When my girlfriend and I argue (and for the sake of this article, let’s assume this happens infrequently), she and I have successfully adopted the practice of putting ourselves in each other’s shoes, to better comprehend where the other is coming from. More often that not, it works to a tee, our golden compromise, a mutually, respected understanding of the other’s feelings.
Using that logic, I would like to unfold both sides of the Kyler Murray and Zion Williamson contracts.
Soon to be 25-year-old Kyler Murray, star quarterback and perennial MVP candidate, recently signed a multi-million-dollar deal with the Arizona Cardinals. The contract is for five years and will pay Murray around $230 million over that span. This is the going rate for a star NFL quarterback.
His new contract stipulates, however, that he must do his homework, literally.
According to the original terms of the deal, Murray was obligated to complete four hours of independent study each week, to be checked on by the team. This clause has since been voided but not before it made national headlines. Arizona invested its future in this young man and wanted to make sure his commitment to the cause was as strong as theirs, hence the stipulation. On the other hand, assuming Murray wouldn’t take his job seriously and mandating homework assignments proved to be a delicate issue. The demand smacked of yesteryear, which wasn’t all that long ago, when the commonly shared belief was that black quarterbacks didn’t have the “necessities” to play the position.
There is another young, superstar athlete in New Orleans, named Zion Williamson, who has had problems staying on the court. In his first three seasons, he has only played 85 games. As a precaution, last season, he didn’t play at all.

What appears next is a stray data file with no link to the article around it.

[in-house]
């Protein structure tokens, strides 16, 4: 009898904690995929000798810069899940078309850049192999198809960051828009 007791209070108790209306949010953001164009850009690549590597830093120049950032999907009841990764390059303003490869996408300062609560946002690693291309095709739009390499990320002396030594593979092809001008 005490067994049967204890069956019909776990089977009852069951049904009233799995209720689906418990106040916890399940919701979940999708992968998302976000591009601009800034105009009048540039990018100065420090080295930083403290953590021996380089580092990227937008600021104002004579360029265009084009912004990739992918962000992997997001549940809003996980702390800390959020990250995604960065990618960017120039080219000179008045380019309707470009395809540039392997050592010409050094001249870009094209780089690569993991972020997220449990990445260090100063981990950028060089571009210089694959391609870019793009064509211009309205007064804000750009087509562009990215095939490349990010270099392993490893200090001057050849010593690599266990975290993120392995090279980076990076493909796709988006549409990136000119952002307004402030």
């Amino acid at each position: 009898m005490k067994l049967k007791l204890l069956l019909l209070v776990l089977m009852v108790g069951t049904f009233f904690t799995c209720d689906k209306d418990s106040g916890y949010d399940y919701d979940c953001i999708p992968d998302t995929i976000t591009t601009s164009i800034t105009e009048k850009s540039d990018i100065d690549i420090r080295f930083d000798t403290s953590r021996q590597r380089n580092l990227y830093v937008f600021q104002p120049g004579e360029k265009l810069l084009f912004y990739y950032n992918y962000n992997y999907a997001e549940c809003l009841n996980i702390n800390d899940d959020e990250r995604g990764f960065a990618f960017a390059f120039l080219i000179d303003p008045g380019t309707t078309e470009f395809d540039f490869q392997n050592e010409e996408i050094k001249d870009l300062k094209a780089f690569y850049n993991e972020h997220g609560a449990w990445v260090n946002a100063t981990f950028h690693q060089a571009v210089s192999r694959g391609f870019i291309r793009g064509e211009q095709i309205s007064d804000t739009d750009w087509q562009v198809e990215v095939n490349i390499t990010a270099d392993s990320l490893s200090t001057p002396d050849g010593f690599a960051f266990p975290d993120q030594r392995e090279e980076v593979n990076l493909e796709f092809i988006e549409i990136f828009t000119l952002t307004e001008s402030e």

Zion Williamson is a big man. Despite his immense talent, his weight has been an issue, so much so that experts still aren’t sure his ideal playing weight. Williamson’s latest contract with the Pelicans, which will pay him $193 million over the next five years, stipulates that Zion must regularly make weight to ensure that certain extras in his contract be rewarded. Making weight in professional sports is nothing new, however, listing these requirements in an NBA contract to the point where pay can be docked, is rare. Like the Cardinals with Kyler Murray, this is a franchise looking to protect its investment. They have all but mortgaged their futures on these two men becoming the respective faces of their franchises.
Try comparing the Murray and Williamson stipulations to your current profession or better yet, allow me to do so with mine. As a bartender in a privately owned restaurant, drinking on the job is generally forbidden. I say generally because it is also the kind of place where the customer will come in and offer to buy the bartender a shot. The rules can, and have, changed from strict to lax and back again, but in a familiar establishment such as ours, where toasts build camaraderie, drinking while not commonplace, will still happen, within moderation.
Let’s say my employer, like a professional sports franchise, mandates no drinking on the job, for it feels, and perhaps rightfully so, that drinking negatively affects performance and increases the risk of recklessness, just like not properly analyzing game film or playing basketball out of shape. Like Kyler and Zion, I present a unique value-added to my company yet must also adhere to the rules, despite the sensitivity of their nature.
There’s no way to prove Zion turned an ankle because he weighs too much, although rest assured someone trying to void his contract would do their best to make that argument. Basketball injuries are accidental and can happen to the scrawny as well as the svelte. Similarly, there’s no way to ensure Kyler Murray’s next bad decision is a result of him not studying the playbook long enough.
In a world where professional athletes hold all the cards, such stipulations can be construed, as Rage Against the Machine sings, efforts to take the power back. After all, it’s their money. Despite the uniqueness of their talents, Kyler, Zion and company still have bosses to answer to.
In other words, I can see where companies like the Arizona Cardinals and New Orleans Pelicans would want to protect their quarter of a billion-dollar investments. The wrong decision can set a franchise back for years. On the other hand, I can see where the players could see these gestures as a sign of distrust.
The more unique the talent, the more leverage they wield, but that will never stop the higher-ups from reminding them who’s boss.